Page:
Statistical Analysis and Modeling of Jobs in a Grid Environment
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The existence of good probabilistic models for the job arrival process and the delay components introduced at different stages of job processing in a Grid environment is important for the improved understanding of the Grid computing concept. In this study, we present a thorough analysis of the job arrival process in the EGEE infrastructure and of the time durations a job spends at different states in the EGEE environment. We define four delay components of the total job delay and model each component separately. We observe that the job inter-arrival times at the Grid level can be adequately modelled by a rounded exponential distribution, while the total job delay (from the time it is generated until the time it completes execution) is dominated by the computing element’s register and queuing times and the worker node’s execution times. Further, we evaluate the efficiency of the EGEE environment by comparing the job total delay performance with that of a hypothetical ideal super-cluster and conclude that we would obtain similar performance if we submitted the same workload to a super-cluster of size equal to 34% of the total average number of CPUs participating in the EGEE infrastructure. We also analyze the job inter-arrival times, the CE’s queuing times, the WN’s execution times, and the data sizes exchanged at the kallisto.hellasgrid.gr cluster, which is node in the EGEE infrastructure. In contrast to the Grid level, we find that at the cluster level the job arrival process exhibits self-similarity/long-range dependence. Finally, we propose simple and intuitive models for the job arrival process and the execution times at the cluster level.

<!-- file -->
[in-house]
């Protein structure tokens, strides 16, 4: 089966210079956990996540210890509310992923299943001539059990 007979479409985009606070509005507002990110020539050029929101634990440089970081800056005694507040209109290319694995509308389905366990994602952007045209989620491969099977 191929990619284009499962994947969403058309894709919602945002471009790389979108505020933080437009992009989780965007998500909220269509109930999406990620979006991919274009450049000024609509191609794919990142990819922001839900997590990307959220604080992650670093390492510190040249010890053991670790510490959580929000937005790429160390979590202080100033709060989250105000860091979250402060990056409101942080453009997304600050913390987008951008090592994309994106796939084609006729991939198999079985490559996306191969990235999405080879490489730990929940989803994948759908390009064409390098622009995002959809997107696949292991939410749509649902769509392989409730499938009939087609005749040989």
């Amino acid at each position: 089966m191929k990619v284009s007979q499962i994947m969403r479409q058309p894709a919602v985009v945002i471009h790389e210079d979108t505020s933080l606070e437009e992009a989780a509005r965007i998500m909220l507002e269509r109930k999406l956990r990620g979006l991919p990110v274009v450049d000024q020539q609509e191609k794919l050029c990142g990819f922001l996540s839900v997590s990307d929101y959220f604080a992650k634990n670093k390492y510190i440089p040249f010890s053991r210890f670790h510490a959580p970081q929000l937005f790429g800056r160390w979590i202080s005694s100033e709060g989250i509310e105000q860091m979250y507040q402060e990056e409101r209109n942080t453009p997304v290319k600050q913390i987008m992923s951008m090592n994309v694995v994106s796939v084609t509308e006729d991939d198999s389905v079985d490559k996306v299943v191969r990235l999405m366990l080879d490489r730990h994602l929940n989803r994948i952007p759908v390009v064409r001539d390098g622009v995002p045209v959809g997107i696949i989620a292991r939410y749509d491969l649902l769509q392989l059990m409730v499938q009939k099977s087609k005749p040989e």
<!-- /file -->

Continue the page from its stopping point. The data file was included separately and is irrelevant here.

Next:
KeywordsGrid computing Job profiling Delay components Probabilistic modeling
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